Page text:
The sensor system you are looking at is 'saline' based, salt solution vs. paste or gel. This is a nice advantage and avoids cleanup mess. This sensor design originally came from Europe where it is popular. You purchase the set of sensors along with a 'cap' system consisting of left right 'endplates' with holes, and elastic straps that stretch between plates across the 10-20 lines. Usually a chin strap also to hold it all down.

    The sensors have a felt pad that stretches across the top flat round post, held on by an o-ring. You moisten the pad with saline solution, then tuck under the corresponding strap at the desired 10-20 position. Lever-action holds it down in place on the skin.

    ANY passive sensor system can be used with EEG, as long as you use all of the same metal type, silver in this case. You would also get some silver ear clips, Contec might have those, or there are some decent ones on MVAP, 2 for about $30.

    I use a saline system myself, with Ag-Ag/Cl sensors. But not with these rubber straps, instead I use velcro double sided tape. I need to put together some photos and web page on this.



    PS a photo of the cap in place on head,

  4. Hi William,

    Thanks so much for your reply!

    Like you said, the downside of KT88-1016 is its sample rate, 100 Hz, but I read (from the specs) that the 24 and 32 channel version have 200 Hz sample rate.

    The biggest advantages of KT88 system are the low cost, large number of channels, and it is medical grade device made by a large Chinese medical device manufacturer for use in Chinese medical hospitals, they might not have the same standard of medical devices used in US, but I would think they have higher quality than most DYI EEG devices found in US.

    I am by no means downplay the OPENBCI, but to the exact contrast, I want to buy and use the OPENBCI device because it is open source and there are BCI communities who would develop new applications for the OPENBCI device (as oppose to KT88 which has very limited support for third party apps and open source apps) , but I had missed the deadline for Kickstarter funding, and OPENBCI is not returning my inquiry about whether I can still pre-order the device to support OPNBCI, or when I may expect a consumer release of OPENBCI device, which forced me to pursue the DYI route and KT88 route.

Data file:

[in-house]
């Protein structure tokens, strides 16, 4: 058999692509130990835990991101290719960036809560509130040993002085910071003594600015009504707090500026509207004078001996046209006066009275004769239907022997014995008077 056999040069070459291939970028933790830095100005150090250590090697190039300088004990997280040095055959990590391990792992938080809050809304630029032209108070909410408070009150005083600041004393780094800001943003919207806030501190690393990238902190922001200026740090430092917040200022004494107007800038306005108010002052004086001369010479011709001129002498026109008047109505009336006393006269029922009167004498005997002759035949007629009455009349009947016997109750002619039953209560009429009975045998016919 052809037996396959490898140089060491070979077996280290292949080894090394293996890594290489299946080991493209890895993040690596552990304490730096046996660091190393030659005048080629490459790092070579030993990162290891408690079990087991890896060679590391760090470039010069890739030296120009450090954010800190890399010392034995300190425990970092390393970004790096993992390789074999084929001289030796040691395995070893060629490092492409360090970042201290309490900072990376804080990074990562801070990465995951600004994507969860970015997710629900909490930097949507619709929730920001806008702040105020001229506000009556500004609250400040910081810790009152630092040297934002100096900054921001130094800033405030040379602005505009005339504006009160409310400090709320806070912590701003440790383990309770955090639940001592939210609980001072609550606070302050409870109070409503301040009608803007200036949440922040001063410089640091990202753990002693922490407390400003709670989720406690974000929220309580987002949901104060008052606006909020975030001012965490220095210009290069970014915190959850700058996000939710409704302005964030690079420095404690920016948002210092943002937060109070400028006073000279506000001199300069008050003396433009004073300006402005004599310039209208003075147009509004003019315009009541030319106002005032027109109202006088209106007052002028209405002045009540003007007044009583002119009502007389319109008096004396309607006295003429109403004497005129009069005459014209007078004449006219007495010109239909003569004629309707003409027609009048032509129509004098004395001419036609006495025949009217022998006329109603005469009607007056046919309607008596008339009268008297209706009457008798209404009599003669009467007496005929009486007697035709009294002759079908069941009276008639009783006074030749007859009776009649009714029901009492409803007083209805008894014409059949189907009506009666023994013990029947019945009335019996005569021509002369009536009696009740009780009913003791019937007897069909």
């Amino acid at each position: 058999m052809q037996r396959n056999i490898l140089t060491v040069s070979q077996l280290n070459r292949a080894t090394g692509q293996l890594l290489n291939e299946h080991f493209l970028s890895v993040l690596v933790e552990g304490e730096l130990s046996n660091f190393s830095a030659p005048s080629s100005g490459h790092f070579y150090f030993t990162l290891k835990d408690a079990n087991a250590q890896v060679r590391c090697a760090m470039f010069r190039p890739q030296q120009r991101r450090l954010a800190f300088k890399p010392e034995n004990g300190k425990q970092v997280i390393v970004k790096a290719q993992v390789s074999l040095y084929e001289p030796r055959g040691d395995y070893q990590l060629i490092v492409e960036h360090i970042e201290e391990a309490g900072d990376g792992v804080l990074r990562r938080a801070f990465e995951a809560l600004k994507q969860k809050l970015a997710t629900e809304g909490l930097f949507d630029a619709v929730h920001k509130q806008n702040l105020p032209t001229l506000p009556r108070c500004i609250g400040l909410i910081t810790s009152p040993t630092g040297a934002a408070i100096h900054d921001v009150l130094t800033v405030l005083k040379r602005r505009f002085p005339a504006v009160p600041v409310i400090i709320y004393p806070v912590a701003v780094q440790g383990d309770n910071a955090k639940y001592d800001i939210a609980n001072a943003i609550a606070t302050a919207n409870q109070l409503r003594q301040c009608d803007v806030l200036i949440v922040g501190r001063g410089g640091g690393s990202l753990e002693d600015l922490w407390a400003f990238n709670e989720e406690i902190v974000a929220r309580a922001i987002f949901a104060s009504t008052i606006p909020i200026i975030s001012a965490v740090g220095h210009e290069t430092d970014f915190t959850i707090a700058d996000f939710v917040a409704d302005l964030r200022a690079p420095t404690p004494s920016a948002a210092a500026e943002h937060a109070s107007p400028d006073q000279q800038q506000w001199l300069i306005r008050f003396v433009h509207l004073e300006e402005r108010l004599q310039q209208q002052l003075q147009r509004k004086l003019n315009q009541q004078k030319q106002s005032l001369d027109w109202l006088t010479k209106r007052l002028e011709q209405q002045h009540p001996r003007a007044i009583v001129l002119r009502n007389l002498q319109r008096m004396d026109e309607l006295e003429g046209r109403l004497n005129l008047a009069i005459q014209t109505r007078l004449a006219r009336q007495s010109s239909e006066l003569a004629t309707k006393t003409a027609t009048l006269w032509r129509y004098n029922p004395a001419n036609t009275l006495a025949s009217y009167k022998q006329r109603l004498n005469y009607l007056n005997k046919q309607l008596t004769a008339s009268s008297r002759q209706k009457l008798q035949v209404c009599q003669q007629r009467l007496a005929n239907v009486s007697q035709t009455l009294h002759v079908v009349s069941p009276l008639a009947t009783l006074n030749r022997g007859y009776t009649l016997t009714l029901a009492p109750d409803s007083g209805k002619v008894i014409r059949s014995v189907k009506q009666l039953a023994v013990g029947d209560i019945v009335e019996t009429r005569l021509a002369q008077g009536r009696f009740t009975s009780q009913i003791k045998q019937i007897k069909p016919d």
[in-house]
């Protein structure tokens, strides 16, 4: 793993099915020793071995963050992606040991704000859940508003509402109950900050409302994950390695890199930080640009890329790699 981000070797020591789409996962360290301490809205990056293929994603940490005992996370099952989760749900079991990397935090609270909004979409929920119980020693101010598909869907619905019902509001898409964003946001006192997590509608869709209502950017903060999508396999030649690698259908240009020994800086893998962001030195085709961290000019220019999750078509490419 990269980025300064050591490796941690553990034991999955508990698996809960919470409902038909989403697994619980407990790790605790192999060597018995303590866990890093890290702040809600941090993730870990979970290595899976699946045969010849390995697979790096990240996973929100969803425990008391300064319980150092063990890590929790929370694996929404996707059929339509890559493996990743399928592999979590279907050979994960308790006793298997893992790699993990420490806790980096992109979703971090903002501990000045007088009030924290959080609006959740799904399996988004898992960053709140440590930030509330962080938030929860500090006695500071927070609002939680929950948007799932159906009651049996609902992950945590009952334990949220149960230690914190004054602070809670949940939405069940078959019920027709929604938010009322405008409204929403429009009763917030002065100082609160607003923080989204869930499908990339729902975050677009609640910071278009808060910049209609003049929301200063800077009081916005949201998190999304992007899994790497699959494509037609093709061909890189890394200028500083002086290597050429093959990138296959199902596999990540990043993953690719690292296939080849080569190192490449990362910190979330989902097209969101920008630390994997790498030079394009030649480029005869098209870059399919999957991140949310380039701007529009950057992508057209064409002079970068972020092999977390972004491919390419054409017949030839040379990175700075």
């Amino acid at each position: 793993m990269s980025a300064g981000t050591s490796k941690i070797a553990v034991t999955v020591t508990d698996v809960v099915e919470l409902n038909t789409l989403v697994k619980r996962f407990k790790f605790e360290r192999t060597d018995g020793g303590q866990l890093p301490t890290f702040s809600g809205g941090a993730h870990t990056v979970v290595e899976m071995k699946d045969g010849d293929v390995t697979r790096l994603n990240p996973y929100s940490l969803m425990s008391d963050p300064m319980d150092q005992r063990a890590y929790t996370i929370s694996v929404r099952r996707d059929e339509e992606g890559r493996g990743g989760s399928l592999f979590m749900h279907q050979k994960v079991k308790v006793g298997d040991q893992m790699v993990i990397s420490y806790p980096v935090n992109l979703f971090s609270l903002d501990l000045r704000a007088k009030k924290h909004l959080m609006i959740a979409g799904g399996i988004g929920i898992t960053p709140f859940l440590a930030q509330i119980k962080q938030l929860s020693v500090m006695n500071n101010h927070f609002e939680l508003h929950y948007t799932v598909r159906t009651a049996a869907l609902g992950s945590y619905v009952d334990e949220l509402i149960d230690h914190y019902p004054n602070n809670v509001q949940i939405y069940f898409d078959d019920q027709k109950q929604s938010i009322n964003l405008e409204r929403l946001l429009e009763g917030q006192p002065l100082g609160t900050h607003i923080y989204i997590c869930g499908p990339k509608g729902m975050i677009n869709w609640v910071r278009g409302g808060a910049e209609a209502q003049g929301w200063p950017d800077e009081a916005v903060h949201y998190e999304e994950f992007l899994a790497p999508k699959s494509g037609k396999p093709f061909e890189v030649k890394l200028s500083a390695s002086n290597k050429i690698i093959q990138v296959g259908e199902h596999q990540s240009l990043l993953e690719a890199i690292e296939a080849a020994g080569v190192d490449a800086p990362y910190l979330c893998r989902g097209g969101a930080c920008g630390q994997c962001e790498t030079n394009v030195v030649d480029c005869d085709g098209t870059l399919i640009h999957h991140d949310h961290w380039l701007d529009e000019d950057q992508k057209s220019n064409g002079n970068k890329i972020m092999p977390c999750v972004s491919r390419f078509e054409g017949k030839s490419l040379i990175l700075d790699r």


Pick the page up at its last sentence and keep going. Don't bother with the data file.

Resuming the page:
Any comments and suggestions would be greatly appreciated, and thanks again for your help.

  5. Hey, great discussion, folks! I wasn't aware of these products. Cool stuff. Thanks, William, for sharing your knowledge about them. With so little experience with them myself, I can't really comment on those products vs OpenBCI.

    I also can't really help with letting you know about the expected ship dates for the OpenBCI kickstarter boards. It's all in Joel and Conor's hands at this point. I think that they were saying an April/May delivery in their Kickstarter? I'm not sure. If history is any guide, I'd assume that additional boards will be offered for sale just after the kickstarter commitments are satisfied.

    Sorry I can't be more help. Thanks so much for this discussion, though. I'd love to hear about your experiences. Maybe you should start your own brain exploration blog!


  6. Hi William,

    Can you share more details about your setup of velcro double sided tape head straps with with Ag-Ag/Cl sensors?

  7. Explorer, send me an email so I have your address, and I'll reply to you and Chip with some photos and descriptions of the velcro saline system I am using. It's simple DIY components. Easier to include photos and working links that way. I use Ag-Ag/Cl because of the InfraLow Frequency protocols I use. Metals drift too much in that range (DC offset movement.) croft attt lightfield dottt com

    I should perhaps do a web page or blog entry when I have more time.

  8. Hi Chip,
    I made mine. Thanks for a great tutorial. Check it out here:

    1. I checked it out. Nice work! Also, thanks for pointing out that Plastics1 changed their website. I'll update my links!